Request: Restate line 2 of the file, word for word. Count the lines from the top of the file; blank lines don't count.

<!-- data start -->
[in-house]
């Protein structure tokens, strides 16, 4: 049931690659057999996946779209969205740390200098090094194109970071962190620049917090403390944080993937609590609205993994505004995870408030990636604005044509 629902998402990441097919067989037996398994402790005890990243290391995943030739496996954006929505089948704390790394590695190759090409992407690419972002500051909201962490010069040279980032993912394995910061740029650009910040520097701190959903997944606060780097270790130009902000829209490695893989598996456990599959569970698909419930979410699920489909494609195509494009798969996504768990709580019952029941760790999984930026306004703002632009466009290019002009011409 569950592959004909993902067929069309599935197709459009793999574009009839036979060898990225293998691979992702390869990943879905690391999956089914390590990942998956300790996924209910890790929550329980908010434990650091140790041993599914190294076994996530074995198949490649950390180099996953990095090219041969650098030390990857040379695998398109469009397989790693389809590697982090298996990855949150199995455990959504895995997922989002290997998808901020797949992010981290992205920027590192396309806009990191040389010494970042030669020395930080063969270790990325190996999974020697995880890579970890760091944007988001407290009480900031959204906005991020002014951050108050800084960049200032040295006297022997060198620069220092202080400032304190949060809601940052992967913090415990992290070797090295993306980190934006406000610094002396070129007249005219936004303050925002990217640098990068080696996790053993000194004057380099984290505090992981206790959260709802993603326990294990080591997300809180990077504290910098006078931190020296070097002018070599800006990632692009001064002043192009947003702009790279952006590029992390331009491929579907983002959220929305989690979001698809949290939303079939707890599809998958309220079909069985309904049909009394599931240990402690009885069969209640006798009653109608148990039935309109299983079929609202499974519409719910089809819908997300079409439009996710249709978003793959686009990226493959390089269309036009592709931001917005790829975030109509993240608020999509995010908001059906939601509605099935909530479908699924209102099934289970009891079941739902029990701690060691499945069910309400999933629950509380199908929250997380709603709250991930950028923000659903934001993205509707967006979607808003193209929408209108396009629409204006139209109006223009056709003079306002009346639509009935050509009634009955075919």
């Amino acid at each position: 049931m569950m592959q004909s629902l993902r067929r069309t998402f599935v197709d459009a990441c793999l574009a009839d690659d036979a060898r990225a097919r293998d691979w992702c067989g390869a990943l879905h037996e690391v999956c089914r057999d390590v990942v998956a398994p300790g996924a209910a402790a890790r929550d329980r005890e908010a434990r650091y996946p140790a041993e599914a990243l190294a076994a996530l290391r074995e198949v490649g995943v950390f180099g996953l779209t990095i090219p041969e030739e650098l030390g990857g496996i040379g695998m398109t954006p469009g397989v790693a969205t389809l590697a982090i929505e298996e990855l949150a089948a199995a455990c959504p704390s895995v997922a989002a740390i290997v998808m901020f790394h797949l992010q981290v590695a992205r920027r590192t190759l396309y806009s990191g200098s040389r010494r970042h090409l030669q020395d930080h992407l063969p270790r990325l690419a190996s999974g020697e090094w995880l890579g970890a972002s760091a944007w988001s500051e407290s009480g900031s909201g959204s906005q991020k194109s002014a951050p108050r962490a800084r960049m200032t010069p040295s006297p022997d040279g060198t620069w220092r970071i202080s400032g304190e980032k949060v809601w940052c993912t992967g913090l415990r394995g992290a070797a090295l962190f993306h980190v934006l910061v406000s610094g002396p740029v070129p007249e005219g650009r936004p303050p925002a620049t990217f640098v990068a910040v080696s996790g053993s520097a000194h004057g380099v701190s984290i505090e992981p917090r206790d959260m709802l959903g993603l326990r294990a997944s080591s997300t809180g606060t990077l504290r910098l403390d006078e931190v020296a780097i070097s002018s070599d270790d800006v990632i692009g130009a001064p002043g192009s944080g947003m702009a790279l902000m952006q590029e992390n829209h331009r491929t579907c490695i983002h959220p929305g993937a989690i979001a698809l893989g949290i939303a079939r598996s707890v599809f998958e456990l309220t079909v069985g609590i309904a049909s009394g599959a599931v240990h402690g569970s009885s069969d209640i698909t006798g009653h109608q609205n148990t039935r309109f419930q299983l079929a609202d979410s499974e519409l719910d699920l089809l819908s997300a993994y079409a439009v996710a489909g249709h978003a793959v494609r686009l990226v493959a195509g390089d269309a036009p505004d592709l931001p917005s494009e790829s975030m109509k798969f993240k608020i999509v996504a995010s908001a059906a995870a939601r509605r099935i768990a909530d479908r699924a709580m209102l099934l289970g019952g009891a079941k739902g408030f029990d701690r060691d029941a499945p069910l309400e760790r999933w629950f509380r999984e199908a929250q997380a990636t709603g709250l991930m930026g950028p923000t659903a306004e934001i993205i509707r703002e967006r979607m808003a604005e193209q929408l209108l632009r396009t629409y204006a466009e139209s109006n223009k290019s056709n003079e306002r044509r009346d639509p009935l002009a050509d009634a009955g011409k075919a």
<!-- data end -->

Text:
């Protein structure tokens, strides 16, 4: 049931690659057999996946779209969205740390200098090094194109970071962190620049917090403390944080993937609590609205993994505004995870408030990636604005044509 629902998402990441097919067989037996398994402790005890990243290391995943030739496996954006929505089948704390790394590695190759090409992407690419972002500051909201962490010069040279980032993912394995910061740029650009910040520097701190959903997944606060780097270790130009902000829209490695893989598996456990599959569970698909419930979410699920489909494609195509494009798969996504768990709580019952029941760790999984930026306004703002632009466009290019002009011409 569950592959004909993902067929069309599935197709459009793999574009009839036979060898990225293998691979992702390869990943879905690391999956089914390590990942998956300790996924209910890790929550329980908010434990650091140790041993599914190294076994996530074995198949490649950390180099996953990095090219041969650098030390990857040379695998398109469009397989790693389809590697982090298996990855949150199995455990959504895995997922989002290997998808901020797949992010981290992205920027590192396309806009990191040389010494970042030669020395930080063969270790990325190996999974020697995880890579970890760091944007988001407290009480900031959204906005991020002014951050108050800084960049200032040295006297022997060198620069220092202080400032304190949060809601940052992967913090415990992290070797090295993306980190934006406000610094002396070129007249005219936004303050925002990217640098990068080696996790053993000194004057380099984290505090992981206790959260709802993603326990294990080591997300809180990077504290910098006078931190020296070097002018070599800006990632692009001064002043192009947003702009790279952006590029992390331009491929579907983002959220929305989690979001698809949290939303079939707890599809998958309220079909069985309904049909009394599931240990402690009885069969209640006798009653109608148990039935309109299983079929609202499974519409719910089809819908997300079409439009996710249709978003793959686009990226493959390089269309036009592709931001917005790829975030109509993240608020999509995010908001059906939601509605099935909530479908699924209102099934289970009891079941739902029990701690060691499945069910309400999933629950509380199908929250997380709603709250991930950028923000659903934001993205509707967006979607808003193209929408209108396009629409204006139209109006223009056709003079306002009346639509009935050509009634009955075919």